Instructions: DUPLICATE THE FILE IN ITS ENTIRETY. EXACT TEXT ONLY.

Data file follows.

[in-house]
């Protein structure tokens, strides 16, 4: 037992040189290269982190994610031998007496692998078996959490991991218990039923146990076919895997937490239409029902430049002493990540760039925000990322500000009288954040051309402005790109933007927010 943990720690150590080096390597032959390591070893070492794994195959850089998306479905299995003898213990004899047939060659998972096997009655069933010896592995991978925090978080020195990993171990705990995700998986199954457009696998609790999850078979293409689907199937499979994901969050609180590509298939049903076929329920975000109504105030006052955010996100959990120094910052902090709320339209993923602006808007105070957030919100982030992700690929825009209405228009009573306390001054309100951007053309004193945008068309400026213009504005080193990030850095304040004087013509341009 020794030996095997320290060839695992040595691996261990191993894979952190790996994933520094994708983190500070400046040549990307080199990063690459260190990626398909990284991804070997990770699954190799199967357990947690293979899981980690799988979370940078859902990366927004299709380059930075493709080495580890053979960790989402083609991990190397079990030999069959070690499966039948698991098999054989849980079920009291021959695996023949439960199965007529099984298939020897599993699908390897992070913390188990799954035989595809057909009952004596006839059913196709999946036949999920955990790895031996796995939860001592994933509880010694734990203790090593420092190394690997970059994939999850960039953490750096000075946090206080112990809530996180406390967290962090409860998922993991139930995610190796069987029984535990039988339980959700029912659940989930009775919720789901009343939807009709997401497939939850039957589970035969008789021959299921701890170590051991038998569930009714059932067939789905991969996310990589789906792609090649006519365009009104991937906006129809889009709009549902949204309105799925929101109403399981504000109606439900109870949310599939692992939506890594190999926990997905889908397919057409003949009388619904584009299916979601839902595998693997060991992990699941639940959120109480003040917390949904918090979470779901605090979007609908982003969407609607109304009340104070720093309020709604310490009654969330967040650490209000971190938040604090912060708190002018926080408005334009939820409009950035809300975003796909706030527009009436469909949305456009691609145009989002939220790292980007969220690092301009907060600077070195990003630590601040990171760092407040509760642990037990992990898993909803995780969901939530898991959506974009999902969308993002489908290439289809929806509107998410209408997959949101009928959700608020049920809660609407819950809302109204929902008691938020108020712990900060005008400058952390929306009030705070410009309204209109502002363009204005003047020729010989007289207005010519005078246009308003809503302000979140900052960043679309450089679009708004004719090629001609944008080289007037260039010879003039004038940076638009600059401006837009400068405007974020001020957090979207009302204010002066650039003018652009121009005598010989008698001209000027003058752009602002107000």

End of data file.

[in-house]
């Protein structure tokens, strides 16, 4: 037992040189290269982190994610031998007496692998078996959490991991218990039923146990076919895997937490239409029902430049002493990540760039925000990322500000009288954040051309402005790109933007927010 943990720690150590080096390597032959390591070893070492794994195959850089998306479905299995003898213990004899047939060659998972096997009655069933010896592995991978925090978080020195990993171990705990995700998986199954457009696998609790999850078979293409689907199937499979994901969050609180590509298939049903076929329920975000109504105030006052955010996100959990120094910052902090709320339209993923602006808007105070957030919100982030992700690929825009209405228009009573306390001054309100951007053309004193945008068309400026213009504005080193990030850095304040004087013509341009 020794030996095997320290060839695992040595691996261990191993894979952190790996994933520094994708983190500070400046040549990307080199990063690459260190990626398909990284991804070997990770699954190799199967357990947690293979899981980690799988979370940078859902990366927004299709380059930075493709080495580890053979960790989402083609991990190397079990030999069959070690499966039948698991098999054989849980079920009291021959695996023949439960199965007529099984298939020897599993699908390897992070913390188990799954035989595809057909009952004596006839059913196709999946036949999920955990790895031996796995939860001592994933509880010694734990203790090593420092190394690997970059994939999850960039953490750096000075946090206080112990809530996180406390967290962090409860998922993991139930995610190796069987029984535990039988339980959700029912659940989930009775919720789901009343939807009709997401497939939850039957589970035969008789021959299921701890170590051991038998569930009714059932067939789905991969996310990589789906792609090649006519365009009104991937906006129809889009709009549902949204309105799925929101109403399981504000109606439900109870949310599939692992939506890594190999926990997905889908397919057409003949009388619904584009299916979601839902595998693997060991992990699941639940959120109480003040917390949904918090979470779901605090979007609908982003969407609607109304009340104070720093309020709604310490009654969330967040650490209000971190938040604090912060708190002018926080408005334009939820409009950035809300975003796909706030527009009436469909949305456009691609145009989002939220790292980007969220690092301009907060600077070195990003630590601040990171760092407040509760642990037990992990898993909803995780969901939530898991959506974009999902969308993002489908290439289809929806509107998410209408997959949101009928959700608020049920809660609407819950809302109204929902008691938020108020712990900060005008400058952390929306009030705070410009309204209109502002363009204005003047020729010989007289207005010519005078246009308003809503302000979140900052960043679309450089679009708004004719090629001609944008080289007037260039010879003039004038940076638009600059401006837009400068405007974020001020957090979207009302204010002066650039003018652009121009005598010989008698001209000027003058752009602002107000």